What Playing Sports Teaches Us

What Playing Sports Teaches Us

7 things everybody can relate to.

Sports are more than just a game. They serve as valuable pieces for life lessons and skills to be learned. Benefits that come from sports are numerous and cannot be quantified. Many children across the globe grow up playing some sort of game. It does not matter how rich or poor they are. Everyone can gain something from competing.

1. Hard Work Pays Off

Perhaps this is the most important aspect of playing a sport. If you want to become better at something, work at it. The reality of what you put in, is what you get out is all true. This can be applied to any faucet of a person's life. Whether it be with work, relationships or personal hobbies.

2. Friendships Are Formed

The people you compete alongside while playing a sport, often times, go on to be your best friends. Bonds are formed that nobody else can understand because of all that you have been through together. So, even though you might not go on to be a professional, you will have built relationships that will last a lifetime.

3. You Learn Respect

Every sport has rules that must be followed and officials that enforce said rules. In every discipline there are consequences for breaking the rules. Sports teach us from a young age to respect the game or you will be penalized.

4. It Builds Character

Losing is never fun. But learning to lose with class most certainly is an essential skill if you are to succeed in life. You will not always win. You will not always get your way. Sports are the best way in which to learn this.

5. Teaches You The Importance Of Fun

Having fun is something everyone must do if they are to enjoy life. What better way to learn this, than by playing a game. Because as we all know, games are meant to be fun. If you aren't having fun, than what is the purpose of doing it?

6. It Keeps You Out Of Trouble

Growing up, you experiment with different things and people. You try finding yourself and your unique identity. The people you are around start to shape you as a person and the experiences begin to define you. Sports are a great place to be around positive influences and around people who share the same goal as you.

7. Leadership Skills Are Gained

No matter what career or occupation you hold, some semblance of leadership skills will be required. There is no better opportunity to work on becoming a leader than by playing sports. It teaches to lead by example, not just rhetoric.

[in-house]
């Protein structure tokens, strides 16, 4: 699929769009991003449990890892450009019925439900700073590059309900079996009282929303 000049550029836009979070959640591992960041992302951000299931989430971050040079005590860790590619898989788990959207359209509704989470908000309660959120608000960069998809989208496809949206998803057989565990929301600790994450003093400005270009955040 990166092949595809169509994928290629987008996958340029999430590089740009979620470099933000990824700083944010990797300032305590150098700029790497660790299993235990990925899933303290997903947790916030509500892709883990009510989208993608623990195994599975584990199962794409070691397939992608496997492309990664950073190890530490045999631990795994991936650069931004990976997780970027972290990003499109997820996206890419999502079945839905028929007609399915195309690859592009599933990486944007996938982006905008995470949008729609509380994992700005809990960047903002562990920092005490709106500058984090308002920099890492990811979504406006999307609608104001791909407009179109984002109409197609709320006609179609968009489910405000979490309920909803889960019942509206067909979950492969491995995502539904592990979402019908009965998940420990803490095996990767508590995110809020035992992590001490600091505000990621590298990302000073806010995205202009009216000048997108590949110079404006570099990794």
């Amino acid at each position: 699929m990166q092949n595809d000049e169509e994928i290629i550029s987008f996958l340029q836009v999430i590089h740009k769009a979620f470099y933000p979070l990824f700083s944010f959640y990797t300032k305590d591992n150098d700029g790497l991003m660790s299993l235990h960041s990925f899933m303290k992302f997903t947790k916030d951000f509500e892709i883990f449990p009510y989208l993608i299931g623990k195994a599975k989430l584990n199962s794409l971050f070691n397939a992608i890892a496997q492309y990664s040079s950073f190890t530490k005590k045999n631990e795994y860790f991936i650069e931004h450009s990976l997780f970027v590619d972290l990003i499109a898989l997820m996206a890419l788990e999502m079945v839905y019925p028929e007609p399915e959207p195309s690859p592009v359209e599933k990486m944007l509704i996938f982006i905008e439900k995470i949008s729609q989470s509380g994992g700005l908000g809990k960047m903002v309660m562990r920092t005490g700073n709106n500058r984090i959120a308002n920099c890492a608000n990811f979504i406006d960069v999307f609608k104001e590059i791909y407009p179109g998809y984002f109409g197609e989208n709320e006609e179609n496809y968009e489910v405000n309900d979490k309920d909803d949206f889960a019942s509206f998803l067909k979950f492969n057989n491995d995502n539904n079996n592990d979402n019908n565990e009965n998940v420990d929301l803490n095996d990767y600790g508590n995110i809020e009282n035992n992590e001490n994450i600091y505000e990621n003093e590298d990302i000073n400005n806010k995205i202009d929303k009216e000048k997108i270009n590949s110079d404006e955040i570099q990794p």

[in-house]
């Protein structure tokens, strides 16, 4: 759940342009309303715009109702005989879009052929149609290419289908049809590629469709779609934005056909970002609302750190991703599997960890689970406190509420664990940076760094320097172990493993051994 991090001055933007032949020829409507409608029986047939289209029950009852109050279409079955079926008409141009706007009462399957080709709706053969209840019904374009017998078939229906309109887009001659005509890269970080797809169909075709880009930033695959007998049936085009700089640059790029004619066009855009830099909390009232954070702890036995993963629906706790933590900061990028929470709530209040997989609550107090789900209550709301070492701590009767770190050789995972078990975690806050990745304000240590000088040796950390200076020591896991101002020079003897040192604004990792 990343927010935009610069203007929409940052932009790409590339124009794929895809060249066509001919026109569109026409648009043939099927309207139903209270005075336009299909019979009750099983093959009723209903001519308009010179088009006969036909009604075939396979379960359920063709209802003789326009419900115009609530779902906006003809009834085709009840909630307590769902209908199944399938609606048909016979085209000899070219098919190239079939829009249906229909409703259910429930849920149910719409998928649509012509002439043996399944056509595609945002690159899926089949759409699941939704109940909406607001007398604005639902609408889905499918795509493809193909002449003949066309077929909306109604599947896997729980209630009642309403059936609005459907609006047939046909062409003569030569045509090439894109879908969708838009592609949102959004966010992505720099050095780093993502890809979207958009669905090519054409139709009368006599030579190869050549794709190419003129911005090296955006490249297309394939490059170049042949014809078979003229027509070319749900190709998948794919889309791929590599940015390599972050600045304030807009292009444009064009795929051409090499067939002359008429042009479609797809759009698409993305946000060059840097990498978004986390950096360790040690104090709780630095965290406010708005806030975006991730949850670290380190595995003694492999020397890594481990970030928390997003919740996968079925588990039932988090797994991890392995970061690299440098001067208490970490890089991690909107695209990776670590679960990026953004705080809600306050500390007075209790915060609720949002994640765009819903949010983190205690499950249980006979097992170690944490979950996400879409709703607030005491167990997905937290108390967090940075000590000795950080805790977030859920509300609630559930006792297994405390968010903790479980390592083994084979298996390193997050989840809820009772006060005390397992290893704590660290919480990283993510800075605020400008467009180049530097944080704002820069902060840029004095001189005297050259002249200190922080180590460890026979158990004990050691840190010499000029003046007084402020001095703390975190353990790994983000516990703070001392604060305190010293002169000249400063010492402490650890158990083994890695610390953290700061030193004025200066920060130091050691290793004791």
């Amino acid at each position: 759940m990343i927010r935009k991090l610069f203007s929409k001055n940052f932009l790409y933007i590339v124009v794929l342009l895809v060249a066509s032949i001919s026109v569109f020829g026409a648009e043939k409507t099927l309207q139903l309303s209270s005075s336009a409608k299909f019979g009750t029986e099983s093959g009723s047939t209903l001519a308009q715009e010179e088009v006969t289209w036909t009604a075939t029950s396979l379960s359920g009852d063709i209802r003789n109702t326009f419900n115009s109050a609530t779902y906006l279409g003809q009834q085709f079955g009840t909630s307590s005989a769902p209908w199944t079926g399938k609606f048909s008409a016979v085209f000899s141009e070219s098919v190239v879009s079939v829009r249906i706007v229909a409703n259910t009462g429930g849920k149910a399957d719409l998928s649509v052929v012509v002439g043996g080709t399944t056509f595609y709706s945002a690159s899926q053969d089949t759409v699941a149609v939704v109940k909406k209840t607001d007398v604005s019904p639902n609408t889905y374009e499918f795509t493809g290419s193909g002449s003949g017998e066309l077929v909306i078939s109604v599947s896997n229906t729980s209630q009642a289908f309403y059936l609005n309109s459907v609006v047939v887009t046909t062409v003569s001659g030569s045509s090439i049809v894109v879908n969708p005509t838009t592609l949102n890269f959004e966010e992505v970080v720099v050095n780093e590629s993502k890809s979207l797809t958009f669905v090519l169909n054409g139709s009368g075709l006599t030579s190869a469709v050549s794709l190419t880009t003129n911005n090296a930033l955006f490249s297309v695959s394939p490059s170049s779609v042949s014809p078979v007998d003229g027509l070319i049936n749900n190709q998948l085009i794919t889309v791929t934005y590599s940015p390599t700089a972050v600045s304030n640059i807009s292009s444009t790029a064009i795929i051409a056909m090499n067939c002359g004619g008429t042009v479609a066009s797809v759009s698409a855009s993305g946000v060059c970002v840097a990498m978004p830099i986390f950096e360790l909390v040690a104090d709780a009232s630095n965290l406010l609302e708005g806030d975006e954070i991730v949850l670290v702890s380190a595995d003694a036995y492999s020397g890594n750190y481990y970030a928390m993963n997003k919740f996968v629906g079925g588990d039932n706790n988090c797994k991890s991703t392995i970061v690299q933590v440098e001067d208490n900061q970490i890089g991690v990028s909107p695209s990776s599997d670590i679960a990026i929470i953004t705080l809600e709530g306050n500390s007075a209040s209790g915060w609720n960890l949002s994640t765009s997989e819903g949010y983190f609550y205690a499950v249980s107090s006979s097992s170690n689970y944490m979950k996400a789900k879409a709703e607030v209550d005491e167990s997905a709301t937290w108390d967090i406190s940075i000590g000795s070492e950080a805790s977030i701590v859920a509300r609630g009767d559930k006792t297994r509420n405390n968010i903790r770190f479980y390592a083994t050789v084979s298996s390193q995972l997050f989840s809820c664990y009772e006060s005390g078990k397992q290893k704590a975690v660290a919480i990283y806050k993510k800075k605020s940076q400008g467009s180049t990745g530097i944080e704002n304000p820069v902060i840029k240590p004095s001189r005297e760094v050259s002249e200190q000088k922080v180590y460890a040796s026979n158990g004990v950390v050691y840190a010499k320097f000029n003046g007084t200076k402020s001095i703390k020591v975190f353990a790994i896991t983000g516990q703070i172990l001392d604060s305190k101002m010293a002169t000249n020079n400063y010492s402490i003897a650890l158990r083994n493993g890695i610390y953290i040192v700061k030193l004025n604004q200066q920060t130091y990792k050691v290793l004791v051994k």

Cover Image Credit: SportNGin

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First Impressions: a Brief Introduction to my Life

Looking Back at the Past to Understand Where I am Today

Who am I? Who do I want to be? These are two questions I often ask myself. 

I was homeschooled up until my freshman year of high school. Until then, life was pretty simple. Growing up I attended a homeschool group that met once a week. I met some of my best friends there, a few of which I'm still super close with today. I went to church at least three times a week or more because I had no life. I attempted to play every sport I could (gymnastics was my favorite). In the summers I spent my weekends wherever my brother was playing baseball. I spent a lot of time outside with neighbors, playing hide-and-seek, climbing trees, and making "tree houses" on my back porch. My childhood was a blast. 

My life completely changed about a week before I began my freshman year of high school. As I sat around my kitchen table with my mom, brother, and sister, we prepared to start another year  of school at home. Little did we know, God had something very different in store. Because of this, we ended up making what felt like the biggest decision of my life that day. My mom had been asking me for several months, "Is there any part of you that wants to go to school? If so, now's the time." Every time I answered with a confident, "No." I had never considered going to public school, I wouldn't let my mind go there. Nothing in me even remotely wanted to go.